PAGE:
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Exeter Chiefs’ European problems keep raising the same questions for Rob Baxter

IT’S hard to work out why Exeter Chiefs find it such a tough challenge to break out of the pool stages of the European Cup to become a regular presence at the knock-out end of the tournament.

This season is their sixth in the European elite, and they have exited in the pools every time but one, when they lost a spectacular quarter-final to Wasps (25-24) at the Ricoh in 2016.

However, even when the Chiefs did force their way into the last eight, they only did so on points difference over Bordeaux-Begles and Ospreys when all three finished the pool on 16 points.

Exeter had a tough baptism in 2012-13 when they were drawn in the same pool as Clermont and Leinster. They were beaten heavily by Clermont both times, but although they lost home and away to Leinster there was not much separating the teams in either match.

The main concern for Chiefs director of rugby Rob Baxter has to be that they do not appear any closer to cracking the European Cup formula than they were six years ago.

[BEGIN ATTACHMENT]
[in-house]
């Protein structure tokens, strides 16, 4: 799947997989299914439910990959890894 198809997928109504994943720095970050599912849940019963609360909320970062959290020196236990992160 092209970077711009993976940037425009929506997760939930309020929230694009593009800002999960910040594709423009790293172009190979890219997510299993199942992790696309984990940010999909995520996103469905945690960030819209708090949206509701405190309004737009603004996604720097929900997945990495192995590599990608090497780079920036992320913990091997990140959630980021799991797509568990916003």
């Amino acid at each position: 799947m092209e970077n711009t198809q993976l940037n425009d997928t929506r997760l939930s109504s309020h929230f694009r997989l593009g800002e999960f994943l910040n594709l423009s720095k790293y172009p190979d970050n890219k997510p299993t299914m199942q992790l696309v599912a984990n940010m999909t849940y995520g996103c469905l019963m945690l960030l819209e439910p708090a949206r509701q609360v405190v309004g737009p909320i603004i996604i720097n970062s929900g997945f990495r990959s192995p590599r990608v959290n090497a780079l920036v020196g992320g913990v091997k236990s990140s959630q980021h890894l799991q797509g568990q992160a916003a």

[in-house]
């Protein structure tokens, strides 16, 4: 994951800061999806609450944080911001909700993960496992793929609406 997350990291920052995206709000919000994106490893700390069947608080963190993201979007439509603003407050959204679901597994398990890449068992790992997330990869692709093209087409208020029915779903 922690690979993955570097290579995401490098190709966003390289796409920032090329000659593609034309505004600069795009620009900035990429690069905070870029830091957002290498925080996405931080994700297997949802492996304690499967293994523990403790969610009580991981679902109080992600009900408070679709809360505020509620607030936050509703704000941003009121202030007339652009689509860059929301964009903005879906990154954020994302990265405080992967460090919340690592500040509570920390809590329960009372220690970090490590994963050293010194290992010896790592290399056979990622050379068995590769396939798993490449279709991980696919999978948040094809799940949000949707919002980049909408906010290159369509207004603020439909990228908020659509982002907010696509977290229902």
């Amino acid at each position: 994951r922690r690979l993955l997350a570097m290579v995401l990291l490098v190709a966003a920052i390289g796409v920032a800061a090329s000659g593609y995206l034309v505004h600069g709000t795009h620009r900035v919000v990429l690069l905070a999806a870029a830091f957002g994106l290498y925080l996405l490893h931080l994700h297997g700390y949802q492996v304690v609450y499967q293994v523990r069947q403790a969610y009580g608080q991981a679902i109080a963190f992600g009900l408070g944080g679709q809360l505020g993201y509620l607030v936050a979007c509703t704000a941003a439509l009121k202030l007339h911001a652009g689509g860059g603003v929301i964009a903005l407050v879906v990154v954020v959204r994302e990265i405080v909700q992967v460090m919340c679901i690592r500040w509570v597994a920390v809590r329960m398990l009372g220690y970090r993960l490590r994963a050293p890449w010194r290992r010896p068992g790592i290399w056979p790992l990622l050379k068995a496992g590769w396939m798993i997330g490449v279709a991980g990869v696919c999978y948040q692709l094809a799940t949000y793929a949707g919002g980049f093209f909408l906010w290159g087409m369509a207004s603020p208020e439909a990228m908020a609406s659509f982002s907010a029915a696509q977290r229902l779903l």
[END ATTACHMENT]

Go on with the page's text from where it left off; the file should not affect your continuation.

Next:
First they allowed Munster to leave Sandy Park with a draw in the opening round, and then they were unable to capitalise on a red card reducing Castres to 14 men for the entire second half despite leading 14-0 at the Stade Pierre Fabre, going down 29-25.

There is a sense that the main reason for Exeter’s European struggles is that the packs they come up against when they play Irish and French opposition are simply stronger than those they face in the Premiership.

That theory came unstuck last weekend at Sandy Park when they were beaten 27-19 by a Gloucester outfit which they had overwhelmed on the same ground in the Premiership only a fortnight earlier (23-6).

The loss to Gloucester probably needs an inquest, because it has put more of a hole in the Chiefs reputation than Baxter, their backer Tony Rowe, the Exeter squad, and the Devon club’s supporters, will be comfortable with.

After the game Baxter suggested that some of his players are trying too hard, and straying too far from the game plan against European opponents, rather than sticking to what they do well in the Premiership.

Exeter like to play a possession game in which they have a lot of the ball, but when you take that tactical approach and make more errors than usual it can result in you becoming a lot more unstable.

Exeter made lots of mistakes against Gloucester, and it became apparent that if centres like Ollie Devoto, Ian Whitten and Sam Hill do not help their forwards by getting over the gain-line consistently, then life gets more difficult.

If you watch successful European sides like Saracens and Leinster it always seems to be simply a matter of time before they get control and dictate where the game will be won – either by power plays or by applying enough pressure to force crucial errors.

Hard to stop: Ben Morgan crashes over for Gloucester in their 27-19 win at Sandy Park. Photo: Alex Davidson/Getty Images